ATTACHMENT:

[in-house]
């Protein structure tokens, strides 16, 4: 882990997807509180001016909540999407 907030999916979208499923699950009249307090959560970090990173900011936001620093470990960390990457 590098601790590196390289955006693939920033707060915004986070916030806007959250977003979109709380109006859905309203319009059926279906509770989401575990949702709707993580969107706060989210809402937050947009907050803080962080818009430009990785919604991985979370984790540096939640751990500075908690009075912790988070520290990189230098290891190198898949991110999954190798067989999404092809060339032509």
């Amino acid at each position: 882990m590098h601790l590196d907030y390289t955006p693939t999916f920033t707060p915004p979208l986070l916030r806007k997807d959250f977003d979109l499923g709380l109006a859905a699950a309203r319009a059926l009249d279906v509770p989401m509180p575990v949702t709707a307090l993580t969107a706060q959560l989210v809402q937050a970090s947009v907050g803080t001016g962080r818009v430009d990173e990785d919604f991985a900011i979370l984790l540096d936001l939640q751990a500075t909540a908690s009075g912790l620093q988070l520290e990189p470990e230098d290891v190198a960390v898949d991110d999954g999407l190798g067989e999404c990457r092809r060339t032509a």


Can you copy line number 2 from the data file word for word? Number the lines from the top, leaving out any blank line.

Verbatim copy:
């Protein structure tokens, strides 16, 4: 882990997807509180001016909540999407 907030999916979208499923699950009249307090959560970090990173900011936001620093470990960390990457 590098601790590196390289955006693939920033707060915004986070916030806007959250977003979109709380109006859905309203319009059926279906509770989401575990949702709707993580969107706060989210809402937050947009907050803080962080818009430009990785919604991985979370984790540096939640751990500075908690009075912790988070520290990189230098290891190198898949991110999954190798067989999404092809060339032509």